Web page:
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Kim Dotcom’s latest trick: shaking up New Zealand politics with his Internet Party

Exiled web tycoon’s Internet Party promises a digital revolution – but opponents claim he is buying influence to avoid extradition to the US

Kim Dotcom strides on to the stage at a Wellington nightclub, turning a late-night dance party into a political rally. “Are you ready for a re-vo-lu-tion!” the internet tycoon, who faces extradition to the US on piracy charges, booms to the 200 partygoers. “Don’t let your parents decide who rules this country.”

The millionaire entrepreneur and convicted fraudster, whose Megaupload file-sharing site was shut down in 2012 after a police raid, is emerging as an unlikely power broker in New Zealand politics ahead of the election on 20 September. In a race that may be determined by just a few seats, Mr Dotcom is exploiting a loophole in the electoral system in an effort to oust Prime Minister John Key from office.

Mr Key, who’s seeking a third term, says Mr Dotcom is trying to buy political influence to avoid extradition. The part-time techno musician says he’s fighting for internet privacy after Edward Snowden’s revelations of US spying.

“It’s extraordinary,” said Bryce Edwards, a political scientist at Otago University in Dunedin. “New Zealand isn’t used to these plots of international intrigue, big money and brash personalities.”

Mr Dotcom’s nascent Internet Party, bankrolled with NZ$3m (£1.5m) of his own money, has entered an alliance with the Mana Party, led by a Maori activist, to form the Internet Mana Party, boosting his chances of gaining political clout.

Internet Mana kicked off its election campaign in Auckland on 24 August, promising 50,000 new digital jobs if it is part of the next government.

While German-born Mr Dotcom, 40, can’t stand for parliament himself, polling shows Internet Mana could win as many as five seats – a decisive bloc, whose support the main opposition Labour Party would probably need to form a government.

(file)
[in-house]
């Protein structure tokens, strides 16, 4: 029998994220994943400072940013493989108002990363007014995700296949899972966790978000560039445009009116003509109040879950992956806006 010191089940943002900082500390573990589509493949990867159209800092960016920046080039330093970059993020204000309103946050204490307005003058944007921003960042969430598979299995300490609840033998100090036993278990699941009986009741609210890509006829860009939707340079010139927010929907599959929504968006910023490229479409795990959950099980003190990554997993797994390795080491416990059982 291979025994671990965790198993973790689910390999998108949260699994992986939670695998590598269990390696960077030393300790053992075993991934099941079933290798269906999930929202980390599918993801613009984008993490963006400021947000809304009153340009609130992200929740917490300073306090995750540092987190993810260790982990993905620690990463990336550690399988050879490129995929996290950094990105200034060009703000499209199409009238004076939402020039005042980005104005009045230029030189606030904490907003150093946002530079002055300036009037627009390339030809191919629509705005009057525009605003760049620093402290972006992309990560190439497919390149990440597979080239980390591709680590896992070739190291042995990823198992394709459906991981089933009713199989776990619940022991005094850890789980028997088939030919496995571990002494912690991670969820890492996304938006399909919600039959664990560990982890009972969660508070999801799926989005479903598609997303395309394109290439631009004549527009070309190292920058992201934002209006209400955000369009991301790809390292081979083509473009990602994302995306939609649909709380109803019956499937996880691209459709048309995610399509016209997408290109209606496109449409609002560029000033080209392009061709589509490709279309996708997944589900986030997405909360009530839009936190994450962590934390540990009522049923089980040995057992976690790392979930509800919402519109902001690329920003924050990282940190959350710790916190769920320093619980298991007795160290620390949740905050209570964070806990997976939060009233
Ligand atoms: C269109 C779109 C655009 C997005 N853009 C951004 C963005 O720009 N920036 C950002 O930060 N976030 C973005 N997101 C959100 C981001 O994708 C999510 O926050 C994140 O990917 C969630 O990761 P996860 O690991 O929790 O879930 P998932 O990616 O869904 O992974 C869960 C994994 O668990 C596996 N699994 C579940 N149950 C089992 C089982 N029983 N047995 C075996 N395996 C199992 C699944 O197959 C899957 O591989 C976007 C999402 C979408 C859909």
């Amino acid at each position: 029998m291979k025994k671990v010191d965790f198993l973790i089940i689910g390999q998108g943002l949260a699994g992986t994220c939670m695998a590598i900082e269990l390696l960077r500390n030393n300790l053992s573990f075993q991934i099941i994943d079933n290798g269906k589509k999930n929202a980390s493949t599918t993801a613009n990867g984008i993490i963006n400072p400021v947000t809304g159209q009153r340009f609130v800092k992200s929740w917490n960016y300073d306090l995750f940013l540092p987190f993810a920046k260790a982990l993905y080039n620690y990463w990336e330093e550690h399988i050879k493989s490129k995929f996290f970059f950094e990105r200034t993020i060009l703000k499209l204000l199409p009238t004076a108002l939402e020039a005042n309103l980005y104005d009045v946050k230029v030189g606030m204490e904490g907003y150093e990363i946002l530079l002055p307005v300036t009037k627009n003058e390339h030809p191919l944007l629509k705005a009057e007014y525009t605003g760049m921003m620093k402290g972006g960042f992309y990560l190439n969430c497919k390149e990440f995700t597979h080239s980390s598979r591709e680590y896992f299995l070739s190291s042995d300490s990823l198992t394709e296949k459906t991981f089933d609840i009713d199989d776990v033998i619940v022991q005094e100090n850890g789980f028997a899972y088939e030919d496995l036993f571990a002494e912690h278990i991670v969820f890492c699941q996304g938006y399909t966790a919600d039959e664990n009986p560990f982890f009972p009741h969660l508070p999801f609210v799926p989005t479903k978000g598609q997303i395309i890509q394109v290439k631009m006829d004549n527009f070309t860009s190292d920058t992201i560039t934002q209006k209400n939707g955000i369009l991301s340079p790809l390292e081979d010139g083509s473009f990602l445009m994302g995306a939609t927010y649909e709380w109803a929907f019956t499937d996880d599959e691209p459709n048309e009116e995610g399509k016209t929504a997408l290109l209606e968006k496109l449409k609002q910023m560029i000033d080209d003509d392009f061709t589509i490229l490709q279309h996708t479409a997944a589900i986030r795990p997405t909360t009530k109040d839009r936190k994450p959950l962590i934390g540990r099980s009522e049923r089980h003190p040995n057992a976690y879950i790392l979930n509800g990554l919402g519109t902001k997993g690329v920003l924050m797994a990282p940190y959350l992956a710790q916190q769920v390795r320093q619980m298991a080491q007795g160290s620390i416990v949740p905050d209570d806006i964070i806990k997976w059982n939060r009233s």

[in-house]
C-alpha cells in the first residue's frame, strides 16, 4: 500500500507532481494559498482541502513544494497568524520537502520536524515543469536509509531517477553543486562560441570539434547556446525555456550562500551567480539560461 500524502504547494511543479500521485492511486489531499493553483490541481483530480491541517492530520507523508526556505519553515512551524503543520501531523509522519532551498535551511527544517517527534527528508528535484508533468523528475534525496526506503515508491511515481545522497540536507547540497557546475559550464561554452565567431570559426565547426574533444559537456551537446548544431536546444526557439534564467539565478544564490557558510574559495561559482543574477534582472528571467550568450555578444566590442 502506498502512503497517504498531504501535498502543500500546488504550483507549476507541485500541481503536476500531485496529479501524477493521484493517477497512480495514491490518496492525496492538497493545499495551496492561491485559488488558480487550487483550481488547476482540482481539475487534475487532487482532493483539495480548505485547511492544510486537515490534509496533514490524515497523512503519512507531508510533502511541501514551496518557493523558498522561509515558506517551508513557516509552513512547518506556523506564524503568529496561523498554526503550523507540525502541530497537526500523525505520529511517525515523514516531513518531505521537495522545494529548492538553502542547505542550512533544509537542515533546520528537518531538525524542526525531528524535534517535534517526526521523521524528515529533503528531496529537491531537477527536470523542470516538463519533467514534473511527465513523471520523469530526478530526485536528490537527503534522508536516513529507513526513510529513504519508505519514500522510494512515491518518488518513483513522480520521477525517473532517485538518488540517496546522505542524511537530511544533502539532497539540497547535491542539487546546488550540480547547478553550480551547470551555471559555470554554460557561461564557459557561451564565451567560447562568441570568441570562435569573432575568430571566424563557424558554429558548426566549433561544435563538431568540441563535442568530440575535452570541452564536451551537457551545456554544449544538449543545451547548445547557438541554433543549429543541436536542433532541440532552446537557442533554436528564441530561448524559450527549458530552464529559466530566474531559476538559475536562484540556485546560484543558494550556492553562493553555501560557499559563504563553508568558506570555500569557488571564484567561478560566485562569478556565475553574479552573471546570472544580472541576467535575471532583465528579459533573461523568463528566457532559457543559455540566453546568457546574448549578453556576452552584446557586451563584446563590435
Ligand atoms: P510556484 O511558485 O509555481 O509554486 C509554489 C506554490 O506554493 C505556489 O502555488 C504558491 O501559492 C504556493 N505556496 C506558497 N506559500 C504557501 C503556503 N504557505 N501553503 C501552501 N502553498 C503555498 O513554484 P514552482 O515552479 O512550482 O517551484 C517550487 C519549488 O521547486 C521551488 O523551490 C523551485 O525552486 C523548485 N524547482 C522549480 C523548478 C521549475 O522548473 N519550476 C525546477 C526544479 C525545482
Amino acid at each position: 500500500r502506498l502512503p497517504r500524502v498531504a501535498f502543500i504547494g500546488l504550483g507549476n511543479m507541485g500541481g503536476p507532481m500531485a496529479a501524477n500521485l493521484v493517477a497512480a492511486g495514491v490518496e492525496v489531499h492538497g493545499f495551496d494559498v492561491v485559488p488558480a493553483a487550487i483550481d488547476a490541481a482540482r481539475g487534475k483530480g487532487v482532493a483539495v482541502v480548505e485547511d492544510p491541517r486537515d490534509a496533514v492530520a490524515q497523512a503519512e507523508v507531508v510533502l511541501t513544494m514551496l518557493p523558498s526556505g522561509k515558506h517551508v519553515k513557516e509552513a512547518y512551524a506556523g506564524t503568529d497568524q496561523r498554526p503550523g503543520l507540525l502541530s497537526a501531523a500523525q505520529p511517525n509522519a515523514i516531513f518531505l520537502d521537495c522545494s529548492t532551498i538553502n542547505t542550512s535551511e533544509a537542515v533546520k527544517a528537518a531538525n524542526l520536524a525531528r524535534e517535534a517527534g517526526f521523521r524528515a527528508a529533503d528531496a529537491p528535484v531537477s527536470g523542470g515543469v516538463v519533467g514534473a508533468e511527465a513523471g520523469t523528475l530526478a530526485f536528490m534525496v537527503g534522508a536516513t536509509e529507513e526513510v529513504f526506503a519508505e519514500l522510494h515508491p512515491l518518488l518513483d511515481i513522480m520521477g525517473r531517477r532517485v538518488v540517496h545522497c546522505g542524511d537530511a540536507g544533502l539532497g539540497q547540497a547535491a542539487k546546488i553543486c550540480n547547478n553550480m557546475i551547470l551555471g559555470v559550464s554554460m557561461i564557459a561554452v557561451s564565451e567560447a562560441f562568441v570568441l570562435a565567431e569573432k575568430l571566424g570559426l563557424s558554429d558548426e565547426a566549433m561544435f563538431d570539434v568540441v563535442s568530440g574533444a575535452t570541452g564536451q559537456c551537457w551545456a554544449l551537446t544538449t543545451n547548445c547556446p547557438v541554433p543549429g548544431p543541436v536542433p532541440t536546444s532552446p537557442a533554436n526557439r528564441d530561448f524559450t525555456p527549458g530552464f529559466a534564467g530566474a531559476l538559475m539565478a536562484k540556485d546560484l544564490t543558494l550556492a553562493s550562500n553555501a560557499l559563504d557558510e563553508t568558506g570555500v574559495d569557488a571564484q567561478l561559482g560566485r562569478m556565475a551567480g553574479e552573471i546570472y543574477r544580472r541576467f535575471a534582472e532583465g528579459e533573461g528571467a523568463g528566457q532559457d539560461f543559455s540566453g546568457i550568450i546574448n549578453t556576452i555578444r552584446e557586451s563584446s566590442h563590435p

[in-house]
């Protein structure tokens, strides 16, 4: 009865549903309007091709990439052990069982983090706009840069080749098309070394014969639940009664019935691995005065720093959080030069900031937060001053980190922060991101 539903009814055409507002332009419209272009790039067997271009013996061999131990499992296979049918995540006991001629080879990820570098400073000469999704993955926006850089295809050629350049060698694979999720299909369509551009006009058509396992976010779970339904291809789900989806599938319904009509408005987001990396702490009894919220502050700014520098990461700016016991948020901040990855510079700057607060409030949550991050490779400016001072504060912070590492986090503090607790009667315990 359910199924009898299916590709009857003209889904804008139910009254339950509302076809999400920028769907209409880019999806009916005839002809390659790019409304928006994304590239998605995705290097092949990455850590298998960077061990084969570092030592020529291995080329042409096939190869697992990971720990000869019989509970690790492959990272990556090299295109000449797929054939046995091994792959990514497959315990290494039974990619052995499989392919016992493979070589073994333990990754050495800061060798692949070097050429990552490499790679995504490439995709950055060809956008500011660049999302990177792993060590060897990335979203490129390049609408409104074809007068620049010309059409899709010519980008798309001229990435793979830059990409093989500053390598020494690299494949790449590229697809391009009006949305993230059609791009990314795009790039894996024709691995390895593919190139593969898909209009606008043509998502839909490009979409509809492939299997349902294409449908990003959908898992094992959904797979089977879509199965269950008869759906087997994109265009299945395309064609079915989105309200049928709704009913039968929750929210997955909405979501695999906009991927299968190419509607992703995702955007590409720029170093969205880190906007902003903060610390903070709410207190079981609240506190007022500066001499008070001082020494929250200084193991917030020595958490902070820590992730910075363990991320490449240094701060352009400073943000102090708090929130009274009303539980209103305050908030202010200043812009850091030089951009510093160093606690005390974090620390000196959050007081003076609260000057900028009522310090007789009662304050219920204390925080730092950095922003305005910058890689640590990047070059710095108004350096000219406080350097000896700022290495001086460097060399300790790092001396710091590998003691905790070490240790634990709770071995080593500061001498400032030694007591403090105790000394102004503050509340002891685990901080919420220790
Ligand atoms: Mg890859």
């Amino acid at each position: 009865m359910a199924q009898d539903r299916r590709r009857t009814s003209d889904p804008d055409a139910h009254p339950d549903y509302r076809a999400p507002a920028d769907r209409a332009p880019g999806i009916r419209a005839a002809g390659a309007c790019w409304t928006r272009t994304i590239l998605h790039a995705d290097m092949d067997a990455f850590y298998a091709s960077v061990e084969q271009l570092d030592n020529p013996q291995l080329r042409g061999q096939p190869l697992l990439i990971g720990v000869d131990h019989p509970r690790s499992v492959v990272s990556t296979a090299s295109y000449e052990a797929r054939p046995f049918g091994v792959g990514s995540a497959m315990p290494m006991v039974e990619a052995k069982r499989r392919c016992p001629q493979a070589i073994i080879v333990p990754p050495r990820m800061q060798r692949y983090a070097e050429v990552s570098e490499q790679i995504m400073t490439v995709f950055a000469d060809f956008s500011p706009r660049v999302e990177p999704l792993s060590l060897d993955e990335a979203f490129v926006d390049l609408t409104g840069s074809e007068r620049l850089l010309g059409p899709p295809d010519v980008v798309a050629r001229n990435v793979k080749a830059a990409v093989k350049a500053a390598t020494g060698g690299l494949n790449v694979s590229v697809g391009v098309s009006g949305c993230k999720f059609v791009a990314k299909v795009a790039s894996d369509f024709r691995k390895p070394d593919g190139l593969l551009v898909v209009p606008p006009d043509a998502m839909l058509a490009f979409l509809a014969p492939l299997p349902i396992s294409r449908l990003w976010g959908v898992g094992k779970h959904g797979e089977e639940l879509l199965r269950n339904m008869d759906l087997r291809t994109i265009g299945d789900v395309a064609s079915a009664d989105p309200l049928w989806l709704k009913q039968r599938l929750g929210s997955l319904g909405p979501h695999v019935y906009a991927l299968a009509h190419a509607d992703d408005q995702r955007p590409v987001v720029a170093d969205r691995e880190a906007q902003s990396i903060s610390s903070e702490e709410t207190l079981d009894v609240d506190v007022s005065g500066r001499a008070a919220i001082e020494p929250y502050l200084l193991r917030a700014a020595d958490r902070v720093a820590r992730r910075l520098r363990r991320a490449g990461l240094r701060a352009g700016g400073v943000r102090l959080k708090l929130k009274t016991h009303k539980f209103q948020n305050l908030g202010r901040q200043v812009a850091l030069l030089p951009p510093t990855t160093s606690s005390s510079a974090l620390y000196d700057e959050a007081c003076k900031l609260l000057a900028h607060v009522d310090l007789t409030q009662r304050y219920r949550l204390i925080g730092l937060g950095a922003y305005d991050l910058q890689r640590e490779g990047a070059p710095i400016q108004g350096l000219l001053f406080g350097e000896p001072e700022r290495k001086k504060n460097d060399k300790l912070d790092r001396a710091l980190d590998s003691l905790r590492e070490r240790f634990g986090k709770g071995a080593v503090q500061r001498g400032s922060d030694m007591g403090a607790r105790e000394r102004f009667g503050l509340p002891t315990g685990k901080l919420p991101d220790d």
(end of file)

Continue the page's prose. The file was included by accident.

Internet Mana says it fights for “the poor, the powerless and the dispossessed,” among whom New Zealand’s indigenous Maori are over-represented. The Internet Party’s flagship policy is to deliver ultra-fast, cheaper web connections with greater freedom and privacy.

The combination has the potential to mobilise young people who wouldn’t normally vote, said former Labour Party president Mike Williams: “It could change the outcome of the election.”

The Internet Mana alliance is “totally illegitimate” and amounts to Mr Dotcom buying his party entry to parliament, Russel Norman, co-leader of the Green Party – Labour’s biggest ally – said in an interview. “This is money undermining democracy.”

Sue Bradford, a veteran political activist for the underprivileged, said that’s one of the reasons she left Mana when it teamed up with Mr Dotcom.

“It’s attempting to buy political influence and power,” she said. “I also saw Kim Dotcom’s beliefs as fundamentally incompatible with the principles of Mana.”

The Megaupload file-sharing site was shut down in 2012 after a police raid

Mr Dotcom, who changed his name from Kim Schmitz, has been convicted of computer fraud, data espionage, stealing business secrets and receiving stolen goods, according to New Zealand Security Intelligence Service documents.

After the dawn raid on his mansion in January 2012, involving two helicopters and officers armed with assault rifles, he was indicted in Virginia for what prosecutors called the biggest case of copyright infringement in US history.

They allege that Megaupload, which once accounted for 4 per cent of all internet traffic, generated more than $175m (£105m) in criminal proceeds from the exchange of pirated films, music and files. Five Hollywood studios are seeking more than $100m in a separate civil case.

The final decision on Mr Dotcom’s extradition, which is due to be heard by a court in February, rests with the Justice Minister.

Mr Dotcom denies he’s trying to gain political influence to avoid extradition, and says he’s motivated by Megaupload’s closure and the extent of US spying revealed by former security contractor Mr Snowden.

“Those combined events made me decide to engage politically,” he said in an interview last month at Wellington’s James Cabaret nightclub. “My case is very political … they are trying to make me responsible for the actions of my users.”

James Dicks, 19, who attended Dotcom’s party, said he would consider voting for Internet Mana.

“Kim Dotcom was possibly breaking the law,” he said. “But if you are going to punish people for illegally downloading movies, then you’d be punishing everyone.”

Mr Dotcom and his lawyers claim the prosecution is, “propelled by the White House’s desire to mollify the motion picture industry in exchange for campaign contributions,” and that the New Zealand government is beholden to its US ally.

New Zealand gave Mr Dotcom residency in 2010 despite knowing he was the subject of an FBI investigation. The declassified papers have prompted speculation that Mr Key’s government granted Mr Dotcom residency at the behest of the US, as it would be easier to extradite him from New Zealand.